Chicago Criminal Conspiracy Defense Attorney

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Conspiracy charges are separate from the underlying crime. That is, a conspiracy is the act of agreeing to commit a crime, regardless of whether the crime occurs. To convict on a conspiracy charge, the government must prove that (1) two or more people agreed to commit a crime, and (2) the defendant knowingly and intentionally joined the agreement.

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Chicago Drug Conspiracy Defense Lawyer

Conspiracy charges often involve drugs because a drug transaction is always an agreement between two people. At the very least, both parties agree on the price and the product. Although the transaction is an agreement, that alone is insufficient for a drug conspiracy charge. Instead, a drug conspiracy requires an agreement to further drug sales.

Factors that indicate a conspiracy are:

  • transactions that were given on consignment (returnable if unsold)
  • transactions that involved commissions on future sales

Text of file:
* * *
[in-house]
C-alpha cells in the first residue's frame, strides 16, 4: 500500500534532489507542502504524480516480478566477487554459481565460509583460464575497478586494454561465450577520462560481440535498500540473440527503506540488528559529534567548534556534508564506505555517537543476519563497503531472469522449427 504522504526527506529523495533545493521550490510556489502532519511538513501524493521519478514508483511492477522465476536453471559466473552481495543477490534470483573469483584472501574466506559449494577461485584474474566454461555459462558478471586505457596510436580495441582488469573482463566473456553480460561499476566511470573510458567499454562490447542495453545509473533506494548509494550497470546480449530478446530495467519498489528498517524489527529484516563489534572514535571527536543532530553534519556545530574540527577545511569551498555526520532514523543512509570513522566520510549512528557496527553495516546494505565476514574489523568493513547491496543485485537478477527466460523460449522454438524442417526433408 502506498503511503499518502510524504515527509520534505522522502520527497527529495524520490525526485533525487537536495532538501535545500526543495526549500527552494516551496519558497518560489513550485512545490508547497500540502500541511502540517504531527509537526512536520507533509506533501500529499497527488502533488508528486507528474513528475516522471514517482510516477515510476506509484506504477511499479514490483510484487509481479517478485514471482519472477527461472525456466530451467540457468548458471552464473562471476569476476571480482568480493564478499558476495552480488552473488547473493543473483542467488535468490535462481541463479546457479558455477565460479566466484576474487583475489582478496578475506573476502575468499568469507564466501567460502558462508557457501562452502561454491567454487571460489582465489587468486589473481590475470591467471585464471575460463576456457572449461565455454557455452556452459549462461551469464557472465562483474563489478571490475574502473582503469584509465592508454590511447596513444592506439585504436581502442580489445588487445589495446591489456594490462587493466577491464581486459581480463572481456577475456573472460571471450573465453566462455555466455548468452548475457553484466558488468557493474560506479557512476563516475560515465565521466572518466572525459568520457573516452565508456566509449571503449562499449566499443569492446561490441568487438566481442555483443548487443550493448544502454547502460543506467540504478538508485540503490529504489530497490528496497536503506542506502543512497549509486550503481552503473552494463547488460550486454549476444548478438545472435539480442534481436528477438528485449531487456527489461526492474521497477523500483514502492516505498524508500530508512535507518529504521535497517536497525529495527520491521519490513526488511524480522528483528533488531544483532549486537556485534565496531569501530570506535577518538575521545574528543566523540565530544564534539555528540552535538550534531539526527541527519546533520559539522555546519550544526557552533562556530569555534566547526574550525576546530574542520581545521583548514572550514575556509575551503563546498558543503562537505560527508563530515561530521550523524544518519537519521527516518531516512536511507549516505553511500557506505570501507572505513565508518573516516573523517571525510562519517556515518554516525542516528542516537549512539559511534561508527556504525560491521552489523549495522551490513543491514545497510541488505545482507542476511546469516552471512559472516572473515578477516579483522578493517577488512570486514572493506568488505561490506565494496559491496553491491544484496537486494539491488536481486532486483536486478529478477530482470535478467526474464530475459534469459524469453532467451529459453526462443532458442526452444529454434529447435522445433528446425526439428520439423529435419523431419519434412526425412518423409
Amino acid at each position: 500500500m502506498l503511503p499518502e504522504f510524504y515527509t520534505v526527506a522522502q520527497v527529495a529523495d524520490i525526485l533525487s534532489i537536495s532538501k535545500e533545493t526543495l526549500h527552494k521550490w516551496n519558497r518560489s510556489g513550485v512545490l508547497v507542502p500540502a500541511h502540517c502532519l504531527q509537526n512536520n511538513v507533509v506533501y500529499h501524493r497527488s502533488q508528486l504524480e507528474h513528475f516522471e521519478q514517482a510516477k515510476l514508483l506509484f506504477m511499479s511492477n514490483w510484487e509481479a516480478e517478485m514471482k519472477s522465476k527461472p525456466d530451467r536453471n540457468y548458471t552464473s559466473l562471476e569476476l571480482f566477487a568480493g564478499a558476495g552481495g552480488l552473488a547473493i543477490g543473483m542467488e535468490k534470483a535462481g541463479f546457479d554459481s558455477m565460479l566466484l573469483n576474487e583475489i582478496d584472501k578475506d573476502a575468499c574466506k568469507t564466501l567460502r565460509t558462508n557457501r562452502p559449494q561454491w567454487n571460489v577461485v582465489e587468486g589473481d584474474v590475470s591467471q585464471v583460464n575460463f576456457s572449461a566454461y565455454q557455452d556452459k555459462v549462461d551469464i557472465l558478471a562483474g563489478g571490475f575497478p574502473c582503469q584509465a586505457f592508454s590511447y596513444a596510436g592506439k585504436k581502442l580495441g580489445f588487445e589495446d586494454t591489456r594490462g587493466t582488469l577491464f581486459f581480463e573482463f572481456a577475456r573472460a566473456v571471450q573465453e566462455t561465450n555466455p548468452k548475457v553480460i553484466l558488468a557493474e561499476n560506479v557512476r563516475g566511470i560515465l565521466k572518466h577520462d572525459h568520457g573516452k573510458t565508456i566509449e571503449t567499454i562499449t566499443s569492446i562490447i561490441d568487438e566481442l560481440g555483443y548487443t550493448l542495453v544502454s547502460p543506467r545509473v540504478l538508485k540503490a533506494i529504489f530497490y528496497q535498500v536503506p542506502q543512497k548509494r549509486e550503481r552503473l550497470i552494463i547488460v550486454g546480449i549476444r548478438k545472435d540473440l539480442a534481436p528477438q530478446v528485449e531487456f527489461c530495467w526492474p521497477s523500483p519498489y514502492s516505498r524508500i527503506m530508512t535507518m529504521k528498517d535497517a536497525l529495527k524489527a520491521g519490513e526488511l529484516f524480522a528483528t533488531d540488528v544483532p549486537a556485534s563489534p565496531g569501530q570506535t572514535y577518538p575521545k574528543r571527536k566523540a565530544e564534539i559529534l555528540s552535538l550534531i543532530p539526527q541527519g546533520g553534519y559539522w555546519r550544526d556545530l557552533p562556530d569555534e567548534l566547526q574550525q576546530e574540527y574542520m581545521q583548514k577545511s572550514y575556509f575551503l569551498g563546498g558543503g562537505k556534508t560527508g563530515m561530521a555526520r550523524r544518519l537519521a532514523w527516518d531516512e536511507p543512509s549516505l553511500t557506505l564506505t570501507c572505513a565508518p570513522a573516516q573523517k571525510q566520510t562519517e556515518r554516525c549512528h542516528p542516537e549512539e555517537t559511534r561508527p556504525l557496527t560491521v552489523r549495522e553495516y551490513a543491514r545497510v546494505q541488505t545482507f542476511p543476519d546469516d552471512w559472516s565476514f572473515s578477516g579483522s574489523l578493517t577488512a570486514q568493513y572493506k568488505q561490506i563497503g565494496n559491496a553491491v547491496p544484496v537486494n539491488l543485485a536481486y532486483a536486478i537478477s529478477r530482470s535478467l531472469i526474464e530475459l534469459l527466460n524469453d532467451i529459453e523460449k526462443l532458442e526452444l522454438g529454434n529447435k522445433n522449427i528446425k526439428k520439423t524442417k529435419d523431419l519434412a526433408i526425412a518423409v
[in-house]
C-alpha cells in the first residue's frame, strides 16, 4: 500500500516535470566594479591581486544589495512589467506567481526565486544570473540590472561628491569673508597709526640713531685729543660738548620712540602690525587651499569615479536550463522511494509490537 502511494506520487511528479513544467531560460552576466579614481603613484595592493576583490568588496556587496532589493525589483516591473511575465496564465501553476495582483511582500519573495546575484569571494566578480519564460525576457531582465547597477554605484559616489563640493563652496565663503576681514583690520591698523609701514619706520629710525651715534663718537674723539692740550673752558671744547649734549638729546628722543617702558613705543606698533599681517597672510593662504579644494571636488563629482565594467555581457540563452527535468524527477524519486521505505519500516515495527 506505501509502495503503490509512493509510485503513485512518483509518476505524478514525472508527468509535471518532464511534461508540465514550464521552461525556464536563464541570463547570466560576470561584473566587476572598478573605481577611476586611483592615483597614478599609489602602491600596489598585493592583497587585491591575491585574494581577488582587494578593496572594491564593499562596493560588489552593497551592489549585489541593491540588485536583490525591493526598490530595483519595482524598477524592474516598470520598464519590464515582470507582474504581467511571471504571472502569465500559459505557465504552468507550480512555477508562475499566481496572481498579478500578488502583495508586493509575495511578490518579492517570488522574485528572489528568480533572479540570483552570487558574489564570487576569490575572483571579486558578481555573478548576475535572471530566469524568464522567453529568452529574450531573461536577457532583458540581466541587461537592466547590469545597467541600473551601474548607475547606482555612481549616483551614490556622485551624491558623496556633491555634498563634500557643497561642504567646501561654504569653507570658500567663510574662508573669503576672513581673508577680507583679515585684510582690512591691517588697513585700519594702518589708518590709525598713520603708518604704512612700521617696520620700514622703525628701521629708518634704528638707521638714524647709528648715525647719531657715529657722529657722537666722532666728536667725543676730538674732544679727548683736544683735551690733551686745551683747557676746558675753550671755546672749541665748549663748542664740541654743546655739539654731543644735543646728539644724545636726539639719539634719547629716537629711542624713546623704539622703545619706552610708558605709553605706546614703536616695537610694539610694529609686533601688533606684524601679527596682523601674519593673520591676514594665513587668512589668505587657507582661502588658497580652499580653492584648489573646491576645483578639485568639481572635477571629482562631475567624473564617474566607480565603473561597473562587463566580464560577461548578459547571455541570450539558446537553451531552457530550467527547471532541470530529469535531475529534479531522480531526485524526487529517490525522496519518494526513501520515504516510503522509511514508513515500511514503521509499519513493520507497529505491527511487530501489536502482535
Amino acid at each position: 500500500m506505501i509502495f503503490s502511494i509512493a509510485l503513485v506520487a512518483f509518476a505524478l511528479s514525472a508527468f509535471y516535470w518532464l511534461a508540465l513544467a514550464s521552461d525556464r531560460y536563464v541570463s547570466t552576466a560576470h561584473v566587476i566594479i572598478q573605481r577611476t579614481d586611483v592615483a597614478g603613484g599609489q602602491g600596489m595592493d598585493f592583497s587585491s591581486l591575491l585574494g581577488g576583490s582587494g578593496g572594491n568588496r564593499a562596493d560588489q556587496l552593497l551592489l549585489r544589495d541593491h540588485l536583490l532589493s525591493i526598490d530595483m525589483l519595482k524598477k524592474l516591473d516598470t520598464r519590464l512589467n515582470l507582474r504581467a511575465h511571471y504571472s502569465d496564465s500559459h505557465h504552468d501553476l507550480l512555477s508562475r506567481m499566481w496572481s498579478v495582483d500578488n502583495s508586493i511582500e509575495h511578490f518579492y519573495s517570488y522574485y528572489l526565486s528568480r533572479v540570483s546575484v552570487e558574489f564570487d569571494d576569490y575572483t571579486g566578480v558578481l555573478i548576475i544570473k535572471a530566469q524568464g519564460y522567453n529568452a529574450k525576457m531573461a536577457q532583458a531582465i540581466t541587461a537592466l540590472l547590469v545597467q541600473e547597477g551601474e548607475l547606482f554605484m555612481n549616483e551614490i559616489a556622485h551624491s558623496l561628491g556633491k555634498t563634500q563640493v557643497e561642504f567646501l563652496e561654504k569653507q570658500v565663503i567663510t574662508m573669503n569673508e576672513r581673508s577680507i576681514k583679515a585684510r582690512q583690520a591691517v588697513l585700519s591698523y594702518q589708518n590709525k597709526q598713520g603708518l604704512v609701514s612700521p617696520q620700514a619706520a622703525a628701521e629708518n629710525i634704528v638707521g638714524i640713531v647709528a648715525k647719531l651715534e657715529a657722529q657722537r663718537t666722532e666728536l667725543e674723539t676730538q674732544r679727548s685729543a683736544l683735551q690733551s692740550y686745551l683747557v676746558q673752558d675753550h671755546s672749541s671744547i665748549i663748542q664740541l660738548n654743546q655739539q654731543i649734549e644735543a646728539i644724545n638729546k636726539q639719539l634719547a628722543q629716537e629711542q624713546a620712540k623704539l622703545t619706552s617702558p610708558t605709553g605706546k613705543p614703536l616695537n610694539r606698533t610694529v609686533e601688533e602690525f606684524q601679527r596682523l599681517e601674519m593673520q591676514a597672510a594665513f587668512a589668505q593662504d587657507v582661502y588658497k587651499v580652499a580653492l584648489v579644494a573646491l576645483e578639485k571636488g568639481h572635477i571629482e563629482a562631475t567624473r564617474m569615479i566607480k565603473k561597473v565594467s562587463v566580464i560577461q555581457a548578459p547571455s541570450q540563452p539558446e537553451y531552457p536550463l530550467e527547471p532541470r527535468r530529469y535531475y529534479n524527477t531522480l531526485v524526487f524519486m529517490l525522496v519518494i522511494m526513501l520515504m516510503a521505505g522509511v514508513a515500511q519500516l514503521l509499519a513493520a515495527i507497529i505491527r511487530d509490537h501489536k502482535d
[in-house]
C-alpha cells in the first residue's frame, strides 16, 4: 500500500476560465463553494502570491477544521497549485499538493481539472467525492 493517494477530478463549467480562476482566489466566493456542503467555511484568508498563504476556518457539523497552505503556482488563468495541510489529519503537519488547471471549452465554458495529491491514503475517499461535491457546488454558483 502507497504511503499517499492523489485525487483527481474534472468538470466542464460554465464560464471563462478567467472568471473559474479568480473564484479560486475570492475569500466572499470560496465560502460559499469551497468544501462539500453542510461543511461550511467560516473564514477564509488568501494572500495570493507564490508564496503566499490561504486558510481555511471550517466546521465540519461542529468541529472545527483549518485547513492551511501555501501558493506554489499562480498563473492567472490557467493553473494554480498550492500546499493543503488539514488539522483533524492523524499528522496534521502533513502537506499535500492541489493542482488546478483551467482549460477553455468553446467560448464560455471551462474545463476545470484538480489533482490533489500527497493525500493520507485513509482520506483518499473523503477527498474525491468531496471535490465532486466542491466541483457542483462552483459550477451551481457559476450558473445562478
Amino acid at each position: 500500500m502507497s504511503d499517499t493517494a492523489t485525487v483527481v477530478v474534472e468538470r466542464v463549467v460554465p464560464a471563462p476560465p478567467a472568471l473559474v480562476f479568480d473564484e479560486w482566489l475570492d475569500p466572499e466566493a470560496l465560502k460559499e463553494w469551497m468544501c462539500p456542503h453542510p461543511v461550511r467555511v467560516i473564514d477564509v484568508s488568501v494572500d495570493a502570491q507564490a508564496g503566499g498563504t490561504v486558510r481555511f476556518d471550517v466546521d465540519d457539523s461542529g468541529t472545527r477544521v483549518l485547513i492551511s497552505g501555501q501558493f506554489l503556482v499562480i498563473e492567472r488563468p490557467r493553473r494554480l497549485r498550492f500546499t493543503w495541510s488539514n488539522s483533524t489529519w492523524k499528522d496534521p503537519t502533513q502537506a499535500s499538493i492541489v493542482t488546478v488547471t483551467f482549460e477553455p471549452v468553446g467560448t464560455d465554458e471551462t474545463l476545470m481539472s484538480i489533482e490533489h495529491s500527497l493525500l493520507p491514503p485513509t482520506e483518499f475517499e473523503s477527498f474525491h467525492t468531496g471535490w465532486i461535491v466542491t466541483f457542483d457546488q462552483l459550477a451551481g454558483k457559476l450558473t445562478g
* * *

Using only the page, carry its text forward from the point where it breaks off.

• transactions that involved large amounts of drugs or money
  • transactions that were given on credit (fronted)
  • transactions that occurred regularly

Drug-conspiracy charges carry extremely long prison sentences because the defendant may be responsible not only for drugs that are found, but also for drugs already sold and even for drugs the defendant never possessed. These non-existent drugs are sometimes referred to as "ghost dope." Although the drugs may not exist, the prison sentence is very real.

In contrast to a drug conspiracy is a "buyer-seller" arrangement. For example, buying, selling, or possessing drugs for personal use does not make you a member of a conspiracy. Additionally, merely knowing about a drug conspiracy does not make you a member of that conspiracy. Last, one can be a member of a conspiracy but later decide to leave the conspiracy.

Contact Thomas C. Hallock if you need a skilled and committed drug conspiracy defense attorney in Chicago.
Call Hallock Law today at (888) 412-3741.



What You Should Do

  • Be respectful.
  • Calmly record the interaction.
  • Ask if you are free to leave. If you do not ask, the officer may think—and the judge may agree—that the interaction was consensual.
  • If you are free to leave, go! If you are not free to leave, do not answer any questions before speaking with your attorney.

What You Should Not Do

  • Do not physically resist arrest.
  • Do not become aggressive or confrontational.
  • Do not consent to a search. The Constitution does not apply if you consent.
  • Do not answer questions without first speaking with your attorney. Police are allowed to hold you for 48 hours and they may lie to you the entire time.

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